You know I didn’t always like writing. Which thinking about, it’s funny because I’m a Public Relations major (all writing and strategy) and now a blogger (obviously writing).
When I was sick and going though therapy, I was told I should start writing to get my feelings out, but at that point, I hardly knew what those feelings were so it made writing pretty difficult. In NYC, I got a lovely red leather journal to write in since I grew a lot there, but I think 5 pages are filled out of the whole book. Fail.
However, the past 3 semesters changed that. I only took 1 communications class my first semester at American since I still had General Education requirements to complete (due to their requirements and Elon’s requirements not coinciding). It was Writing for Mass Communication and while I had actually taken it at Elon (but didn’t transfer because American’s communications program is pretty intense), I’m so glad I retook it. I did better than I did years ago- A-! My teacher was also fabulous and an adjunct professor so not only was he teaching us to do something he’s done throughout his career, he was doing it then too.
Last spring, I took Public Relations and Communications and Society for my major (and also where I met Alex, one of my best friends here). Our Communications and Society class was more research based since our teacher was primarily a political and health communications researcher, and was tougher than other professors for the same class, but it was very interesting and sparked my interest in health communication. My research paper for the class was actually on how the media DOES NOT play a role in the formation of eating disorders.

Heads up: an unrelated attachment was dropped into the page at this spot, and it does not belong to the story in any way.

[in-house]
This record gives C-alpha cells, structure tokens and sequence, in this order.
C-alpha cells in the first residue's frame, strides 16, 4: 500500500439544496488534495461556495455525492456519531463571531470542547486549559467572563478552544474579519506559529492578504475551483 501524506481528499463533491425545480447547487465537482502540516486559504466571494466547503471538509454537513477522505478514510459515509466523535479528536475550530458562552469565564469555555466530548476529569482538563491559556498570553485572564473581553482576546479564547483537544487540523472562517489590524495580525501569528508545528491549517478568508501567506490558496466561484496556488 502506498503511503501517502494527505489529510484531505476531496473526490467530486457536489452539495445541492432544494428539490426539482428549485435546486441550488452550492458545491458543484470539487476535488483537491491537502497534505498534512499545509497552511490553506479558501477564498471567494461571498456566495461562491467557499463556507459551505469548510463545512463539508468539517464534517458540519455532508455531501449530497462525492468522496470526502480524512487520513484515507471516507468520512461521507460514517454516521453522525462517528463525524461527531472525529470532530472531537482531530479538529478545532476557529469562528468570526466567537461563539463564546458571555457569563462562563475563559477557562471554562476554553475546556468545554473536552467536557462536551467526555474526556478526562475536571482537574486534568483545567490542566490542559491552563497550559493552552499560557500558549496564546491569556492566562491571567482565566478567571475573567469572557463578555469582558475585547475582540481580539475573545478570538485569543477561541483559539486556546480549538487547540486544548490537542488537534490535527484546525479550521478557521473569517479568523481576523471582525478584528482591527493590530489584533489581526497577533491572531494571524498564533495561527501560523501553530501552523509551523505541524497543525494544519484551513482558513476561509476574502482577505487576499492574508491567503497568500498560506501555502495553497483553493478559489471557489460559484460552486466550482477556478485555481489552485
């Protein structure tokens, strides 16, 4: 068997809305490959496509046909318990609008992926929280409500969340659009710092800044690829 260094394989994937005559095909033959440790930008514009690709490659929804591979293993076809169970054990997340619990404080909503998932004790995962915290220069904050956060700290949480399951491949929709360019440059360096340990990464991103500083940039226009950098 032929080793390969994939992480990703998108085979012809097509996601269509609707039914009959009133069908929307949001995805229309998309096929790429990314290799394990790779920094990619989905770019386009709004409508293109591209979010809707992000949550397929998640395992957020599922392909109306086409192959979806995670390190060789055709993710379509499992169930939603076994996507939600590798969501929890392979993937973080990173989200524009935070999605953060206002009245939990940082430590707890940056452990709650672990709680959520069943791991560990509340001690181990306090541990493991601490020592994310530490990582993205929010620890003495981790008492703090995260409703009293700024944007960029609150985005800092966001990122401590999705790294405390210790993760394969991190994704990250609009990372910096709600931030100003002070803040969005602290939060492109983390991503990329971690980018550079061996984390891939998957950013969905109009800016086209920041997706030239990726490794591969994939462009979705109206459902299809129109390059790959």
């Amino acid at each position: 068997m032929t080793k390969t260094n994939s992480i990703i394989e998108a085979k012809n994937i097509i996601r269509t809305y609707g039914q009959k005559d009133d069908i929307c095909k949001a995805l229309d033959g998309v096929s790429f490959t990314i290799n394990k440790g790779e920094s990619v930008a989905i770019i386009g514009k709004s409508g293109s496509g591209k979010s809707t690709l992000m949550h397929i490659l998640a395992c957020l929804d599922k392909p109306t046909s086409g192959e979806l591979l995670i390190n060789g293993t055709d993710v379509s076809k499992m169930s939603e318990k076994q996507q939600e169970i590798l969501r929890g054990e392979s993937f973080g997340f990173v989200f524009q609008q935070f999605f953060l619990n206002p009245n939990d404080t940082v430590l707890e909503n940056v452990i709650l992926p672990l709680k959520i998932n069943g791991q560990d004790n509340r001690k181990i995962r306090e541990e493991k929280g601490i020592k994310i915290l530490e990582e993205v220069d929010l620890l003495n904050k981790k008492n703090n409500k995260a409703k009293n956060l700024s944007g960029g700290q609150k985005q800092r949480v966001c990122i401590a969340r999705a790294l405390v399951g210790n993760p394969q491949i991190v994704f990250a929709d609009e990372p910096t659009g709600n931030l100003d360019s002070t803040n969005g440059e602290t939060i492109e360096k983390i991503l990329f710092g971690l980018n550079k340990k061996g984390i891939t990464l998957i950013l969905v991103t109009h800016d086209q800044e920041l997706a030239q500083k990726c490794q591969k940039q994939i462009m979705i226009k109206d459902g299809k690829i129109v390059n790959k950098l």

Public Relations Writing really sold my major to me this summer. Originally I was just a PR major because I wanted to get into event planning, but this class changed my mind. I took it as an online course for 8 weeks- it was intense! You’d think an online class was easier because it’d be on your own time schedule, but you definitely had to be organized or assignments would whiz by. I worked at least an hour everyday for that class between writing, revising, editing, and posting on the discussion board from readings. But guess what? All that work 1. got me an A, 2. let me figure out my own voice and my style with the PR world and 3. trust myself writing.
In all my steps, both in writing and personally, I feel like TRUST plays a big part in our success. In a relationship, whether romantic or friendly, we must TRUST the other person to be there for us, to love us, and to be faithful. If you’re religious, you have to TRUST that God will make sure everything works out the way it should. Even if you’re not religious (sorry I wasn’t raised in a religious household), you must have faith and TRUST that everything will work out ok. If I hadn’t, I would have given up on getting better long ago!
But more importantly, you must TRUST yourself. It might be in writing. It might be in research. It could even be in choosing a car, couch, a puppy, or a pair of socks. TRUST yourself. There’s a reason we have intuition and a mind to think, it’s to listen to it and act on it. But just don’t act, do it with confidence and force like you will succeed.
If you’re going to make the “wrong” decision or “fail” at a task,
you as well to it in style and will a power that shows you’re fearless.
Even though, I have a constant fear of failing (yup, we’re all human), I still believe that there is no wrong decision in life or failure. My fear stems more from not wanting to disappoint people, but through recovery, I learned that the only way I’d disappoint people is if I disappointed myself- Thanks Dad! Regret is the worst feeling so let’s try to avoid it, shall we?
Then as I was getting better and better, I feared succeeding and being happy. How weird is that? But I’ll explain… when you’re depressed or sick for a long period of time (it was over 2 years before I hit rock bottom), you get used to it. You get used to feeling unhappy, to living in a fog and just ready to give up so the thought of actually being content is hard to fathom. I luckily had a great support group and eventually found that happiness and calm (in Paris actually) again and never want to go back.
Maybe your decision wasn’t right for that time, didn’t work out or gave you an outcome you didn’t want or expect, but that’s ok! Sometimes those moments open other doors more suitable for you as a person or as a professional.
So after all this blabbing, do you trust yourself? if not, what are you afraid of?